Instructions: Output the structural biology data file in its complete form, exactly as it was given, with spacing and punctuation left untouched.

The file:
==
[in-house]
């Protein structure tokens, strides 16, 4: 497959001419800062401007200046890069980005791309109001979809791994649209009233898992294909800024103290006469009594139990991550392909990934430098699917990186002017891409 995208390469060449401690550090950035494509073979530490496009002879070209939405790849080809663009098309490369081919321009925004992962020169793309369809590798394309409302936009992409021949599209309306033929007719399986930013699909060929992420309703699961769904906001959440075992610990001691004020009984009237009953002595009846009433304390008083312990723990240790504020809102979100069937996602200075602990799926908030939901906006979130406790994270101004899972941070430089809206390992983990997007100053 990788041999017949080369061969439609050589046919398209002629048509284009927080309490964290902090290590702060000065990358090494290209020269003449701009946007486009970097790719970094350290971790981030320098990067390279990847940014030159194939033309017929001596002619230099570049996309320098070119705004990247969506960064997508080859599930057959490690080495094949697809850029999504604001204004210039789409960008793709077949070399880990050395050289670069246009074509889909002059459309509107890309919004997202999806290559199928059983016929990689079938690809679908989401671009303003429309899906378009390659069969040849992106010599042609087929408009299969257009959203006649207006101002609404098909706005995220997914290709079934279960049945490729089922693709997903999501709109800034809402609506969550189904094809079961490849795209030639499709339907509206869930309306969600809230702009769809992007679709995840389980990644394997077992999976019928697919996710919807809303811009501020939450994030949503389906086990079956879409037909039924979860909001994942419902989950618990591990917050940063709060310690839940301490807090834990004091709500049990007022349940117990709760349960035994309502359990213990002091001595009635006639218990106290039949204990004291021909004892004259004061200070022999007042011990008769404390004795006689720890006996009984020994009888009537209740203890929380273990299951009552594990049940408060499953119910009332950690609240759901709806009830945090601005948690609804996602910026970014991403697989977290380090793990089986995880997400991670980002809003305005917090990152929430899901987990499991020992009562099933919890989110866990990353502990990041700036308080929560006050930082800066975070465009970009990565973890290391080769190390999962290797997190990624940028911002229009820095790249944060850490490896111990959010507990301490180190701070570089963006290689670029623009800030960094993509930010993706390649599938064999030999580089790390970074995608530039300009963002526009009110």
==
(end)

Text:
[in-house]
């Protein structure tokens, strides 16, 4: 497959001419800062401007200046890069980005791309109001979809791994649209009233898992294909800024103290006469009594139990991550392909990934430098699917990186002017891409 995208390469060449401690550090950035494509073979530490496009002879070209939405790849080809663009098309490369081919321009925004992962020169793309369809590798394309409302936009992409021949599209309306033929007719399986930013699909060929992420309703699961769904906001959440075992610990001691004020009984009237009953002595009846009433304390008083312990723990240790504020809102979100069937996602200075602990799926908030939901906006979130406790994270101004899972941070430089809206390992983990997007100053 990788041999017949080369061969439609050589046919398209002629048509284009927080309490964290902090290590702060000065990358090494290209020269003449701009946007486009970097790719970094350290971790981030320098990067390279990847940014030159194939033309017929001596002619230099570049996309320098070119705004990247969506960064997508080859599930057959490690080495094949697809850029999504604001204004210039789409960008793709077949070399880990050395050289670069246009074509889909002059459309509107890309919004997202999806290559199928059983016929990689079938690809679908989401671009303003429309899906378009390659069969040849992106010599042609087929408009299969257009959203006649207006101002609404098909706005995220997914290709079934279960049945490729089922693709997903999501709109800034809402609506969550189904094809079961490849795209030639499709339907509206869930309306969600809230702009769809992007679709995840389980990644394997077992999976019928697919996710919807809303811009501020939450994030949503389906086990079956879409037909039924979860909001994942419902989950618990591990917050940063709060310690839940301490807090834990004091709500049990007022349940117990709760349960035994309502359990213990002091001595009635006639218990106290039949204990004291021909004892004259004061200070022999007042011990008769404390004795006689720890006996009984020994009888009537209740203890929380273990299951009552594990049940408060499953119910009332950690609240759901709806009830945090601005948690609804996602910026970014991403697989977290380090793990089986995880997400991670980002809003305005917090990152929430899901987990499991020992009562099933919890989110866990990353502990990041700036308080929560006050930082800066975070465009970009990565973890290391080769190390999962290797997190990624940028911002229009820095790249944060850490490896111990959010507990301490180190701070570089963006290689670029623009800030960094993509930010993706390649599938064999030999580089790390970074995608530039300009963002526009009110």